Performance the key to fine tuning a property portfolio
If the objective is to build serious equity using real estate, selling the first property and starting from scratch is probably not the best plan of attack.
As 2022 draws to an end, many property investors will assess their portfolios against their investment strategies for the new year and beyond.
One of the most common questions asked by residential property investors is whether they should sell a top performing asset, realise the good capital gains and use it to buy another property that might show an even better performance - or indeed, should they invest the profits in another asset class?
While the temptation to trade up is understandable, property investors need to take an unemotional approach to the financial realities of disposing of a prime asset, as opposed to disposing of an underperforming one.
The decision to dispose of an underperforming property is a legitimate one, especially if a property’s capital growth has not kept pace with annual inflation, which has risen to the highest level since 1990.
Typically, underperforming properties lack the scarcity value and are not in consistently high-demand locations. Underperforming assets have often been purchased for rental yield rather than capital growth and don’t always make good investments.
Investors who regard an asset as unlikely to perform for the long term should have the property independently assessed with a view to cutting their losses fast.
If the asset is an outstanding long-term investment prospect, then the short answer to disposing of it in order to trade up is an emphatic “don’t.
Starting from scratch?
The other temptation is to sell a prime property asset that has shown impressive capital growth in the first few years, in order to realise the profit while it’s there and before any future downturns erode it.
If the objective is to build serious equity using property, selling the first and starting from scratch – as opposed to using the accumulated equity to help fund the second – is a very good way to line the pockets of others by way of acquisition and disposal costs, such as stamp duty, real estate agents’ fees, capital gains tax and any improvements needed to maximise sales potential.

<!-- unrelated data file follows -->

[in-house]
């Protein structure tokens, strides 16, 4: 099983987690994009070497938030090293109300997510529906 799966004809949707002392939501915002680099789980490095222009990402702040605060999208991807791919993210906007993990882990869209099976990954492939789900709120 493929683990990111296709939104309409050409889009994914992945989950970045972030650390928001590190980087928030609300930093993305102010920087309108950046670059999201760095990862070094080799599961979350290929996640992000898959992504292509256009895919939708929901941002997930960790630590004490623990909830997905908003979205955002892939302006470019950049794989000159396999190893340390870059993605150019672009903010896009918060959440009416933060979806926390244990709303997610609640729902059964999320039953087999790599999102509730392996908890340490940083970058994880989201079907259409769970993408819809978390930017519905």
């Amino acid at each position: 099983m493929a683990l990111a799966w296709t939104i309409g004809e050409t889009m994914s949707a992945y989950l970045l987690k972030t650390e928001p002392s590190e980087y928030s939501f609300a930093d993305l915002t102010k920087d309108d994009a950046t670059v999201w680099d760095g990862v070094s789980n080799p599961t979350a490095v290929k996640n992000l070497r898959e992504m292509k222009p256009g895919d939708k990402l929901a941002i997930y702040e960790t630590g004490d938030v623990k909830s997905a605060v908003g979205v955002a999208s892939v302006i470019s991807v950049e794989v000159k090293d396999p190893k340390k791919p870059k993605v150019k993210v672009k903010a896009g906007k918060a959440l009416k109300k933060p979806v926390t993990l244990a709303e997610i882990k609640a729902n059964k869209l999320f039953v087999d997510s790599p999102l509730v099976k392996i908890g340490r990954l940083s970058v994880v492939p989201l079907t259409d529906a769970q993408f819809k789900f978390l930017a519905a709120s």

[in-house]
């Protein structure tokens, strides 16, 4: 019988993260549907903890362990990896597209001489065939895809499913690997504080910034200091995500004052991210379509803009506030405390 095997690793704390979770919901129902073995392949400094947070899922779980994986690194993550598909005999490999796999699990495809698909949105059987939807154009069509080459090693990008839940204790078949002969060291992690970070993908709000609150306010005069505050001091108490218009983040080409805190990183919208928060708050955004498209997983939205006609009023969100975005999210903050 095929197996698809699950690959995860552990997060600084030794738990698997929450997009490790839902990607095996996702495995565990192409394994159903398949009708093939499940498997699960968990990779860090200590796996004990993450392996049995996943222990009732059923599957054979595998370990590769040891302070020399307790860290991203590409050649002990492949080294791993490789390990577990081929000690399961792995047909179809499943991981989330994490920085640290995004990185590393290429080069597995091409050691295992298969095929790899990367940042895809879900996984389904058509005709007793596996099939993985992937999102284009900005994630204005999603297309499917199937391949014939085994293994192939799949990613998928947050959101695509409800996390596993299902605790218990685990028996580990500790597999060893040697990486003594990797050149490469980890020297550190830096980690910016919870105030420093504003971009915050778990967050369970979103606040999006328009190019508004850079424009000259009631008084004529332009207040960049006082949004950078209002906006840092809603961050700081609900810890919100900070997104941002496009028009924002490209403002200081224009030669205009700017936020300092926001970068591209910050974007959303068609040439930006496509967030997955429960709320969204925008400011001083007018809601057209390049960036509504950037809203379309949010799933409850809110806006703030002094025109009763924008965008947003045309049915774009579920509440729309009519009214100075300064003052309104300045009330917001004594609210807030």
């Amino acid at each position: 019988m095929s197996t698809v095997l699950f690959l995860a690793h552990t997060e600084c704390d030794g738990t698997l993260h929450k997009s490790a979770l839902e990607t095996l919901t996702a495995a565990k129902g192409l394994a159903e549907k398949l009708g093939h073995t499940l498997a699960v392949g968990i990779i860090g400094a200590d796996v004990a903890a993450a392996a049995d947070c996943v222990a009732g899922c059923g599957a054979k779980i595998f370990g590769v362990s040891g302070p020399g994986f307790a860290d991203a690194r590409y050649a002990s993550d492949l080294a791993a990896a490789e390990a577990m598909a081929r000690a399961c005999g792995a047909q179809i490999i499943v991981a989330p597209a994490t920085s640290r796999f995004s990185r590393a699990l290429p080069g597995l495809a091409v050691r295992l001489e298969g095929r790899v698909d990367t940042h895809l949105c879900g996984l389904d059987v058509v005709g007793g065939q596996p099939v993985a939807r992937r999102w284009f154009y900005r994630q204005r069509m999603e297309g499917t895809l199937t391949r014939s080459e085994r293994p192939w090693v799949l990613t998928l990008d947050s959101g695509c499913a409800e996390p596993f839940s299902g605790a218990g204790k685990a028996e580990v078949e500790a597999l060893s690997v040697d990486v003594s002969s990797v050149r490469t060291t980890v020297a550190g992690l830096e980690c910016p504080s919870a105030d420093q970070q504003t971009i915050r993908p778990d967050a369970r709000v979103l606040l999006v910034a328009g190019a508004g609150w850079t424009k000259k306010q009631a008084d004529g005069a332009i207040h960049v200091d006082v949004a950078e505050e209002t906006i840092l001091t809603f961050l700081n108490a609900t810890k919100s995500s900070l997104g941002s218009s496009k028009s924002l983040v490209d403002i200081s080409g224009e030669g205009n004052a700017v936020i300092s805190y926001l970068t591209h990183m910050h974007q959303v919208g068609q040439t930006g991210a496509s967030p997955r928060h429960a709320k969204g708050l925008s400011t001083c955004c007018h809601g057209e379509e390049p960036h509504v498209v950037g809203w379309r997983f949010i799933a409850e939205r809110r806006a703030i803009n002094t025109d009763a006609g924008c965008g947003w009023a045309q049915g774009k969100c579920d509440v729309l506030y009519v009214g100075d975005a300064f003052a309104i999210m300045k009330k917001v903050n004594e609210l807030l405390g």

Contrast this with the tax-free accumulated equity that can be used to fund a second property, which in turn, can also be leveraged for further investments.
The core reason for holding a plum property asset is that the compounding capital growth will substantially increase an investor’s net wealth with every passing year with minimal effort and cost.
Rental income will help fund the holding costs in the early years, eventually replacing a wage or salary in retirement. The other key consideration is that no matter how bad a downturn or recession is, prime property assets have a strong “bounce back” factor.
Such assets typically show very little, if any, downside and can quickly overtake their previous high value point once a depressed property cycle turns upwards again.
Finding that gem
Finding prime property assets isn’t an easy task, as evidenced by enduring strong investor competition for affordable properties in prime, high capital growth locations.
Even if you sell well, finding the next plum asset can be a lengthy process. Worse still, the longer it takes to re-enter the market, the wider the gap will become between the new buy-in price and the finite amount the investor has at their disposal.
So, the wisdom is to have a portfolio of multiple assets all increasing in value concurrently rather than trying to do it one at a time and giving up a substantial amount of the profit along the way.
The multiple asset approach builds equity and financial independence much more quickly and securely because the investor is not wholly reliant on just one asset.
Quality investment grade property is scarce, and wherever possible should be retained, so it can continue to appreciate within your portfolio, not someone else’s.